When My Mother Was Diagnosed With Cancer, Our Whole Dynamic Changed
March 12, 2019, will be a day I will never forget. No, it wasn’t a graduation, a wedding, or the birth of a new child; it was the day that four words turned my entire family’s world upside down.
It all started off routinely enough with my mom’s visit to her doctor’s office for routine bloodwork. Granted, in the days leading up to it all, there was something that wasn’t quite right. I’d stopped at my parents’ house to check on her after my dad and sister said she’d been out of sorts. She wouldn’t talk; just smile, nod, and cry.
A nervous breakdown? A midlife crisis? I had absolutely no idea. All I knew was that the woman who had taken care of me my entire life needed to be taken care of. I made her breakfast, stayed with her while she ate, kissed her forehead, told her to call me if she needed anything, and headed out the door to work.
The next day at her appointment, her vitals were out of whack, and her blood work was off the charts. Clearly, something was wrong — we just didn’t know how wrong it was. When the doctor came in and told us that she had Stage IV CNS (Central Nervous System) Lymphoma, in an instant, everything changed.
Stage IV cancer of any type is just as bad as it sounds. In truth, it was an absolute miracle that my mom is still with us today. To make a long story short, during the first year after her diagnosis, she spent several months of treatment at a hospital that specialized in this type of cancer. For months it was touch and go. Weeks on end with her on a ventilator, not knowing if this was the end.
I was incredibly fortunate to work for an employer who allowed me to go fully remote. I was able to work from her bedside during the day while my brothers, sister, and father did their work as teachers, and while my daughters were at school.
For months I tried to find the balance between sitting at my mother’s bedside when my girls were in school and coming home and trying to live life as if the entire world wasn’t turned upside down. At the time, my girls were 7 and 5, so they were aware enough to know that something was wrong, but I was also able to shield them from some of the harder parts. The part like telling them about why they couldn’t go visit Grandma at the hospital. The part about why she couldn’t even get on FaceTime when she was getting her medicine.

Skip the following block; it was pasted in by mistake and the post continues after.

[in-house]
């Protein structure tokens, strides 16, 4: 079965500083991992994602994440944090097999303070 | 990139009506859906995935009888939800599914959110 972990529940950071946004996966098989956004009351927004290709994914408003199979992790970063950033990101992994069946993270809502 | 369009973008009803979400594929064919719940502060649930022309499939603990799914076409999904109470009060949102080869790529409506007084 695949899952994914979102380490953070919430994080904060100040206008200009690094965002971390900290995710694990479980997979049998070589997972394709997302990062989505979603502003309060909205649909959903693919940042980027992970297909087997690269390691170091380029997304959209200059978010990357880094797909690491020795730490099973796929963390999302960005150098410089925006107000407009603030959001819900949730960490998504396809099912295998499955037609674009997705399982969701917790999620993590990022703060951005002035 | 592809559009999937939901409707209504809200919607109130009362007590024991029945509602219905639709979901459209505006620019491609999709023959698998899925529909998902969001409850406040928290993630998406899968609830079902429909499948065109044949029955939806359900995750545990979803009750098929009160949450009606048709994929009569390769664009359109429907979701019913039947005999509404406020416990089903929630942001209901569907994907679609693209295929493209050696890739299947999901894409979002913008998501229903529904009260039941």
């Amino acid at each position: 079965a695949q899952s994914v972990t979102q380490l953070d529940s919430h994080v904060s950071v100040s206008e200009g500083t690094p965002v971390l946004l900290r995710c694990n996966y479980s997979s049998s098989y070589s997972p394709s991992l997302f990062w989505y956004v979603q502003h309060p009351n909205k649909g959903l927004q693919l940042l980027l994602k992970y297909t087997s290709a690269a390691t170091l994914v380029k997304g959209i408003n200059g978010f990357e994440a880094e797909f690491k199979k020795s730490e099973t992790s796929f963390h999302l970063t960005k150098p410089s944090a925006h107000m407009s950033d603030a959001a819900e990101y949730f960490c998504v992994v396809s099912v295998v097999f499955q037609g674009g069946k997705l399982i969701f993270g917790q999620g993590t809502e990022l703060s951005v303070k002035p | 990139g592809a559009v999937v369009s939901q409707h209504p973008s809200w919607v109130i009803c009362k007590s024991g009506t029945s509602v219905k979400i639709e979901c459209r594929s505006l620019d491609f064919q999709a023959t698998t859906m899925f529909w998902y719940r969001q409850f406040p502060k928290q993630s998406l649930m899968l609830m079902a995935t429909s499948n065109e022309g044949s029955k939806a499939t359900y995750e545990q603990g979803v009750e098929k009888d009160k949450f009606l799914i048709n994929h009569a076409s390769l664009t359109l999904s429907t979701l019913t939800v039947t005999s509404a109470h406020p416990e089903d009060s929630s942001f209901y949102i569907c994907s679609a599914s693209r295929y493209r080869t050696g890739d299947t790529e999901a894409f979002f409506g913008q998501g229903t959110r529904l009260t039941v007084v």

But the one thing I couldn’t hide from them was the fact that they might not see her ever again.
While these conversations felt impossible at the moment, trying to keep them from the pain, fear, and uncertainty I faced every day did more harm than good. I was short-tempered and sleep-deprived and didn’t even practice the smallest acts of self-care like remembering to take mental health medication. I desperately tried to find the balance between being my mother’s daughter and my daughters’ mother.
As time went on and many months of treatment passed, I was there to help my mom learn to eat, drink, and walk again. But she was not the only one learning things vital to functioning in this world. During this period of cataclysmic change and transition, I learned that no matter how hard I tried to be the best mom, daughter, or sister, I had to take time to take care of myself.
I know it’s cliche to say, but there are no truer words than “you can’t pour from an empty cup.” By foregoing simple acts of self-care, I wasn’t in the best shape mentally, emotionally, or physically to help care for my mom — or to give a semblance of normalcy to my girls.
So for all the people out there who are moms, daughters, sisters, nieces, and more, give yourself permission to take care of yourself. Self care isn’t selfish, and it doesn’t make you a bad person to take time for yourself. As mothers and daughters, it’s easy to put everything and everyone above our own needs. And even though your aim is to help, more often than not, it doesn’t end up that way in the long run.
A point in time will come for all of us where we desperately seek the balance between being the best child to our parent and the best parent to our child, so please — take it from someone who has already lived it. Life happens, and dynamics change. The only certainty in this life is that you will not be able to prepare for or anticipate everything that gets thrown your way. And, that’s okay. At the end of the day, taking care of ourselves allows us to take better care of those we love the most.
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